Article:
How has the relationship between the City of Cape Town and University of Cape Town contributed to responding to the drought? Has the drought taught us anything important about the relationship going forward?

The relationship has been both essential and insufficient. Competing narratives were growing among the public (e.g. the City of Cape Town has not made strong enough decisions, the City of Cape Town has overreacted). The relationship has helped:

  • a deeper understanding of the decision-making processes involved in responding to the crisis.
  • the City of Cape Town to become more comfortable with aspects of uncertainty.
  • to build resilience based on the general trends without necessarily homing in on the details of the future.

Pre-existing relationships that were built between the City of Cape Town and University of Cape Town supported their working together during the time of crisis and afterwards.

Figure 2. City of Cape Town (courtesy of Tamsin Rhodes, from p.2 of the briefing note.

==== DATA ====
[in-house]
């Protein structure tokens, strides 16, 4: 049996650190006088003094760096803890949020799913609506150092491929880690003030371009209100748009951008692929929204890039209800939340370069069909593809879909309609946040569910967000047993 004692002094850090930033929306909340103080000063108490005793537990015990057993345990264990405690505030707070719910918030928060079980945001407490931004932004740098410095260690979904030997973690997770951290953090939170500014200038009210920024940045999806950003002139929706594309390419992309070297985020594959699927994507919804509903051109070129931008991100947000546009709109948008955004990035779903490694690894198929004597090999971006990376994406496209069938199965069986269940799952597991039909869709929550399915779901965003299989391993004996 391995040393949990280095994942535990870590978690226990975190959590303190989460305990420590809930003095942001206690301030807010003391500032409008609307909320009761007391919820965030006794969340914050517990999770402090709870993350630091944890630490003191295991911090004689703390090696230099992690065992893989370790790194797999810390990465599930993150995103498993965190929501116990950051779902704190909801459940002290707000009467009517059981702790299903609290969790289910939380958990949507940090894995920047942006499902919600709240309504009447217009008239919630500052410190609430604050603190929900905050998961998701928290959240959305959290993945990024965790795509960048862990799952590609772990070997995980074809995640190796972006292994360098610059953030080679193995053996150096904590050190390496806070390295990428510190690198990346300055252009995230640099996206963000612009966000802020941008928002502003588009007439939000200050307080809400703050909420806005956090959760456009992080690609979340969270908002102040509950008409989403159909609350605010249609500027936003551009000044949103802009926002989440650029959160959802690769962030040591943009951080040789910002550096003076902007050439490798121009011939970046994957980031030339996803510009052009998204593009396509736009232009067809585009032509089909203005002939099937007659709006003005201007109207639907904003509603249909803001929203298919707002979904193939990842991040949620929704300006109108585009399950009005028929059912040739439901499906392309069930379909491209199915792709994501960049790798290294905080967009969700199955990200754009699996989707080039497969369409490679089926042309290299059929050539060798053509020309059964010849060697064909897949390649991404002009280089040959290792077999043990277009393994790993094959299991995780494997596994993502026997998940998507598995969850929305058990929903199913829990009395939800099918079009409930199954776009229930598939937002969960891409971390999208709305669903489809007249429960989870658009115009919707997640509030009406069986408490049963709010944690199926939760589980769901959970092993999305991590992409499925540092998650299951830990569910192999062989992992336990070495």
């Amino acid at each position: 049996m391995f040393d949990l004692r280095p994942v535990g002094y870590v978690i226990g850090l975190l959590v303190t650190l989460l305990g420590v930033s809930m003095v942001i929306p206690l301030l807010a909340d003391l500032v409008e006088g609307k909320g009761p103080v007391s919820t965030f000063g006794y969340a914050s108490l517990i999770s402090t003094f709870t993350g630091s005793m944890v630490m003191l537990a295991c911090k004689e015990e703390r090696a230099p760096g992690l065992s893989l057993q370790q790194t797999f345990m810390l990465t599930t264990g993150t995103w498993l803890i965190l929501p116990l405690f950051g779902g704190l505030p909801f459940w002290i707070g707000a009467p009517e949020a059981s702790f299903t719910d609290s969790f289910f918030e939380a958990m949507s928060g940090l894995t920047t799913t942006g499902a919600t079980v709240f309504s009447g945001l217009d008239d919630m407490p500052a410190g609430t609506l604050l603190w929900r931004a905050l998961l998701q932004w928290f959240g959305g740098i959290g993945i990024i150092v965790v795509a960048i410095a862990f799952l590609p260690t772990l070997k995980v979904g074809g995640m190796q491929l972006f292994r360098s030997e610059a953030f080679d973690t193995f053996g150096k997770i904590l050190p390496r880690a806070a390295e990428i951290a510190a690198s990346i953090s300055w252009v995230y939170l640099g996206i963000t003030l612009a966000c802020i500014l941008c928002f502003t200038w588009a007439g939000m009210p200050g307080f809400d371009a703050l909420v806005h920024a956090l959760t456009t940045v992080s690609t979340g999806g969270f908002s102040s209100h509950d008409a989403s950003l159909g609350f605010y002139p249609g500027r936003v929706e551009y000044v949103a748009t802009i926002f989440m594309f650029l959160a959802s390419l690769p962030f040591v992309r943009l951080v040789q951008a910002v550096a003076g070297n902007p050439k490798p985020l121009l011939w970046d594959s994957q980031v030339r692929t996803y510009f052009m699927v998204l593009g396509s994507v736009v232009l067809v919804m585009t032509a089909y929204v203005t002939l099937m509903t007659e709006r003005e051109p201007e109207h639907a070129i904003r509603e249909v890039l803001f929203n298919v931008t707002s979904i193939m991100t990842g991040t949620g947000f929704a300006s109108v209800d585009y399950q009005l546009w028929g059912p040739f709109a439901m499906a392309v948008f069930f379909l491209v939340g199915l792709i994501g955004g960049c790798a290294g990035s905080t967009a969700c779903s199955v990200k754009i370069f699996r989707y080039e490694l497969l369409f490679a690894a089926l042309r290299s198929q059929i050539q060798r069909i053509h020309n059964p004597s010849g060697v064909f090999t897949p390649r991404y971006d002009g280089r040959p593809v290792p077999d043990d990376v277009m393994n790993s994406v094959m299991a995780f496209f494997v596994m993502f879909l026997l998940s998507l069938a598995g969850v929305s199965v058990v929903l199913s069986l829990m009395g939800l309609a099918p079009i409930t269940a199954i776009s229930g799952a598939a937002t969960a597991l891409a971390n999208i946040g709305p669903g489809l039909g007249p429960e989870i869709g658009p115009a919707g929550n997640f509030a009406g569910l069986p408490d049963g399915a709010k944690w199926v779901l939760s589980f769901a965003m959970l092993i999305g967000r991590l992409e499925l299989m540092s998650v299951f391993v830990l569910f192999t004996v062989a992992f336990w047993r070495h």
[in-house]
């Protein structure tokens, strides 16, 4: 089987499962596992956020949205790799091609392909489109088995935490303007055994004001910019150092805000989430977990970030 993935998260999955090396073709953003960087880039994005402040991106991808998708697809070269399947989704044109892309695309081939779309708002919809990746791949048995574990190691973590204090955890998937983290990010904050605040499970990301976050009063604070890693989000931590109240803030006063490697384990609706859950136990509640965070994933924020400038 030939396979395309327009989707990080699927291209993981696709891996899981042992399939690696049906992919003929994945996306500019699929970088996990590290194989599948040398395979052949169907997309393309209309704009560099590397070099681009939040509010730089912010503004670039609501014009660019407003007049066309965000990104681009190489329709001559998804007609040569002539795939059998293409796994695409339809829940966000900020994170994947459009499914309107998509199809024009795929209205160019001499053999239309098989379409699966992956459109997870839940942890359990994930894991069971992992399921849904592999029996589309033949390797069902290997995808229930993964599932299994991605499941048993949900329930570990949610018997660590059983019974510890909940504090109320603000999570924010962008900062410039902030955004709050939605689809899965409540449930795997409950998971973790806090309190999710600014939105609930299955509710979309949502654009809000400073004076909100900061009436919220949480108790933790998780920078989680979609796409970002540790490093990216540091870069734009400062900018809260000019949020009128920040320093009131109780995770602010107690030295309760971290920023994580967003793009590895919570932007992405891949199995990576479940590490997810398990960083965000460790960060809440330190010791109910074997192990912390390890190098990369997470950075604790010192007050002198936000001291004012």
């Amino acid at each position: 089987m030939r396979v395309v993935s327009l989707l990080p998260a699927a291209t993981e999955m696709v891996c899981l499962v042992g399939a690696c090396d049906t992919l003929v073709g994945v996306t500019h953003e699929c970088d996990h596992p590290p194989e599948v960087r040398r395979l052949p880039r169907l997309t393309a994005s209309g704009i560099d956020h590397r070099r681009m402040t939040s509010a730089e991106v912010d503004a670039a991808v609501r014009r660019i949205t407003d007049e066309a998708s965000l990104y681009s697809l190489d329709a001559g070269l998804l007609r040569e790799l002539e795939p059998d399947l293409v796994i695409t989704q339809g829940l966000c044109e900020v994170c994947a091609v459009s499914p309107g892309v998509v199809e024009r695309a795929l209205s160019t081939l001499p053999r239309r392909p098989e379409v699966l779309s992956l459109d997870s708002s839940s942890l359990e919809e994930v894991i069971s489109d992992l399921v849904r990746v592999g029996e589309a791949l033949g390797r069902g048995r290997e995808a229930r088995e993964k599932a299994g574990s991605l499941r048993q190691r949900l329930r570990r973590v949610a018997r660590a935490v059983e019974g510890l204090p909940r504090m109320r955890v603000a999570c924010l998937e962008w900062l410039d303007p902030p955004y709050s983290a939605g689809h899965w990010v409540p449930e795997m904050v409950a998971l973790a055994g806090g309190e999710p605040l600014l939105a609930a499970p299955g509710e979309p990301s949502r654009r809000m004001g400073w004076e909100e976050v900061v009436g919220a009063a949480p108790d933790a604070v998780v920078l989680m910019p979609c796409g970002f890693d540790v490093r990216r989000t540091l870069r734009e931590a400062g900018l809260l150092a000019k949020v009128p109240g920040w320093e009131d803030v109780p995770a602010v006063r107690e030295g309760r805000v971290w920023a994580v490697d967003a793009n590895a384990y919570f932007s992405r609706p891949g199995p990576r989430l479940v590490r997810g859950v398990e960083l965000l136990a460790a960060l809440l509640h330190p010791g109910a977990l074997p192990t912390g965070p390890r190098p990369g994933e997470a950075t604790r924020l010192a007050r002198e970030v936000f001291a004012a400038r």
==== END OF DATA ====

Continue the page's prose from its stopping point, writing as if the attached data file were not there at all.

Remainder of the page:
Do large research conferences, and information shared during these, contribute to decision making on the ground?

It allows those involved to take a step back from everyday work as an official and think through things more reflectively. It provides the opportunity to reframe some of the work or compare actions and responses with how others are doing so.

How do specific individuals or champions play a role in these relationships, and climate-related work?

It is important to have people who are proficient in the academic and practitioner world; and multiple champions operating at different levels and scales.

How does academia and city government team up to measure resilience?

How to measure resilience as an outcome is not very useful especially in complex, heterogeneous spaces such as cities because the resilience process is ongoing. A resilient city is one that is more dynamic and responsive.

Learning processes help to build relationships as well as understanding that contributes to this responsiveness.